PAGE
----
Dogs And Underdogs: Happiness At Both Ends Of The Leash

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Elizabeth Abbott's book and Toni Shelbourne's "Among the Wolves" are great reads.

Two books arrived at my door at the same time and I simply want to share their existence with you because I feel they are great reads for all people interested not only in the behavior of dogs and wolves but also in our relationship with these amazing beings and other nonhuman animals (animals) with whom we share our lives in one way or another. The first is called "Dogs and Underdogs: Finding Happiness at Both Ends of the Leash" by noted author Elizabeth Abbott and the other is titled "Among the Wolves: Memoirs of a Wolf Handler" by Toni Shelbourne who also wrote "The Truth About Wolves and Dogs: Dispelling the Myths of Dog Training."

Both authors clearly love dogs and other animals and when I first read Ms. Abbott's book to provide an endorsement I kept going back to it to read the stories of different dogs and their humans. The book's description and numerous accolades are very informative of what readers will find between its covers. It reads as follows:

"Happiness and redemption can be found at both ends of the leash, in all kinds of places. Elizabeth Abbott had always been an animal lover, sharing her life with all kinds of dogs in need. But when worlds collided and her beloved dog Tommy was left behind in Haiti, a new journey began - one that would take her to some very surprising places and ultimately teach her some essential truths about the power of hope and redemption. From the soulless concrete corridors of an American prison to the halls of a Canadian hospital to life among the ruins in post-war Serbia, Abbott meets people whose lives are changed forever by a wagging tail and a pair of soulful eyes - and dogs who find a new lease on life with devoted human companions. Throughout 'Dogs and Underdogs,' Abbott shares her own incredible and often amusing stories of rescuing dogs in need of shelter, friendship, and love: devoted Tommy, the inspiration who began it all; irrepressible Bonzi, the beagle who charmed his way into prisoners' hearts; sweet Alice, the little mama who survived a puppy mill to be 'mothered' by other dogs; and many more. With wit and passion, Abbott digs down into the deepest roots of the human–animal bond, showing us that together people and dogs can find hope and happiness."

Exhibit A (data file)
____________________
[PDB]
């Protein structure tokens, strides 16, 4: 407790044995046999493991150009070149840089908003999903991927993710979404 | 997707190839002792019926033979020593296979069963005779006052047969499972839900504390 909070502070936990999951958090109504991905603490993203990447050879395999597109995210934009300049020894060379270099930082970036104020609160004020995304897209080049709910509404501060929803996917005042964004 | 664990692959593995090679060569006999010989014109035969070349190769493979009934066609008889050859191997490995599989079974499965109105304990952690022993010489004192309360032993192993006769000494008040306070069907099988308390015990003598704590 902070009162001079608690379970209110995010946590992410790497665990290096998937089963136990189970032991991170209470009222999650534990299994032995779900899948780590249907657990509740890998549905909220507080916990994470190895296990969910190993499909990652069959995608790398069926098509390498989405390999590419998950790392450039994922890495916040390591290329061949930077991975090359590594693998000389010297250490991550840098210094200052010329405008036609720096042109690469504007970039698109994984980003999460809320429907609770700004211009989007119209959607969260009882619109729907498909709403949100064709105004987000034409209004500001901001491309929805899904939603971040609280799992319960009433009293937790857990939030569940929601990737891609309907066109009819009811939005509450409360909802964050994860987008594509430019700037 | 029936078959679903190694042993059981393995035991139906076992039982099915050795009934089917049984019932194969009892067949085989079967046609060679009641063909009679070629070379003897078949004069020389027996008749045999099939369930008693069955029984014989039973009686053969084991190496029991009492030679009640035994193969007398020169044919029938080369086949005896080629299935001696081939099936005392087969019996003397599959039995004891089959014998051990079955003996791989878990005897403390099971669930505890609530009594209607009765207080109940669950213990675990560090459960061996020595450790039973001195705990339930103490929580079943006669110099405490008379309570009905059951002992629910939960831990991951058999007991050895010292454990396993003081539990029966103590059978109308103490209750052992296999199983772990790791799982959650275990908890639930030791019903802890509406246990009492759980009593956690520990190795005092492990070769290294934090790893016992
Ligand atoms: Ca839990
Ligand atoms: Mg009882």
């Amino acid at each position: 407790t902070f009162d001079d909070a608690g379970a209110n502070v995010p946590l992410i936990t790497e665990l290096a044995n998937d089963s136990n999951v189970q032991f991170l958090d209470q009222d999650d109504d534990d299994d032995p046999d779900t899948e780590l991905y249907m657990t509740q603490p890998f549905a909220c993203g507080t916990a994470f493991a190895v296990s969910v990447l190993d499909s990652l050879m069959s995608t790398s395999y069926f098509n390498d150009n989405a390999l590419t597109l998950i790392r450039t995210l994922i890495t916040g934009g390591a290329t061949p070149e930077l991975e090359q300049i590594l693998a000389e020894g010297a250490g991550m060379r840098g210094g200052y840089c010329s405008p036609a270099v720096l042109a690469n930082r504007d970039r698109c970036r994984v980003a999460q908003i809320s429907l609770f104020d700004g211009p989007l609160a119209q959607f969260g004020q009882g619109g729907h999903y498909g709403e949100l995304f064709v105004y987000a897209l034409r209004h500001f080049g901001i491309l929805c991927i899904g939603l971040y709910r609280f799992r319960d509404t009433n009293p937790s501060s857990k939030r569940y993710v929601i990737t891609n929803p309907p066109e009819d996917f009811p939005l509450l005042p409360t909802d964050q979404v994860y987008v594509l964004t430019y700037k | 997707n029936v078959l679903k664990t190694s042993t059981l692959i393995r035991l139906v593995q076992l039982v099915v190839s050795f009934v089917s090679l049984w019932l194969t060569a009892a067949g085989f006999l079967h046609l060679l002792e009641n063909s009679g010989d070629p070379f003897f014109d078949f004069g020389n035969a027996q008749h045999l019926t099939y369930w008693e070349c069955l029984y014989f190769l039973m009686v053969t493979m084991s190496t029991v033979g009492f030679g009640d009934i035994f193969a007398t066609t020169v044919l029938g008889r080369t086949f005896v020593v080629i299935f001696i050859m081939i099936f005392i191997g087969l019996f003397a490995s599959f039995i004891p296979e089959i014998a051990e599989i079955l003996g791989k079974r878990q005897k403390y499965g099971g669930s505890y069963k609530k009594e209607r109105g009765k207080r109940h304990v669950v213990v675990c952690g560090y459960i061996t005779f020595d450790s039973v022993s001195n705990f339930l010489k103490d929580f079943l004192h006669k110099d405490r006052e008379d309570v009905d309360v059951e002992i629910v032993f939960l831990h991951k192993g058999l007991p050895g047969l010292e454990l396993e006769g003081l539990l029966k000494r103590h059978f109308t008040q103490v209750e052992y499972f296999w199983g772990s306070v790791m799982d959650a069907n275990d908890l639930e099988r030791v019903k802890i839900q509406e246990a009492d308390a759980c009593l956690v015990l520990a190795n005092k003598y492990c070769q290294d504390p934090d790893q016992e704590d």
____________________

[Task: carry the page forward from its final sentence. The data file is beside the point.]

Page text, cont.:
I keep going back to this book and always am finding something new about which to think and feel. Having taught a course in animal behavior and conservation biology at the Boulder County Jail for many years I was particularly touched by something that an inmate called Shane told Ms. Abbott. Shane said, "Working with dogs has been the vehicle I always needed to get in touch with myself, to put the anger and the old wounds to bed once and for all. (p. 272)" I've heard many stories like this and have recently written about how dogs and inmates help one another as they form close and reciprocal relationships in an essay called "Dogs on the Inside: Must See Documentary on Dogs and Inmates."

Similar to "Dogs and Underdogs," "Among the Wolves: Memoirs of a Wolf Handler":

" ... tells the story of Toni's life with eleven charismatic wolves at the UK Wolf Conservation Trust, Berkshire, England. Over ten years, she has handled, raised, cared for and nursed these amazing creatures, and within these pages you will come to know the characters; laugh at their sense of fun, mourn at their passing - and learn to love them as she does. Describing some of the best and worst of times, discover what happens behind closed doors when the public goes home, leaving just Toni and the wolves."

Ms. Shelbourne's numerous stories are extremely thought provoking and her comments on how zoos need to change so that they really educate people on the behavior and emotional needs of their residents are important for future generations of captive animals who simply cannot be released into the wild. The questions with which she ends her book, including "What is being done to conserve the habitat of the animal concerned? (p. 125)" need to taken to heart when people are making decisions about "donating your well-earned cash to a wildlife project." If the habitat of a species is disappearing as individuals of that species live in captivity a donation won't really do much for their future. Likewise, it's essential to know how the local human community can also be helped so that they welcome the animals back at some future time.

I highly recommend both books to a wide audience. They raise numerous important and challenging questions about the nature of human-animal relationships (anthrozoology) and are extremely inspirational. Each also shows how we can easily rescue, help, and heal other animals and how they can in turn rescue, help, and heal us, a topic about which I've recently written.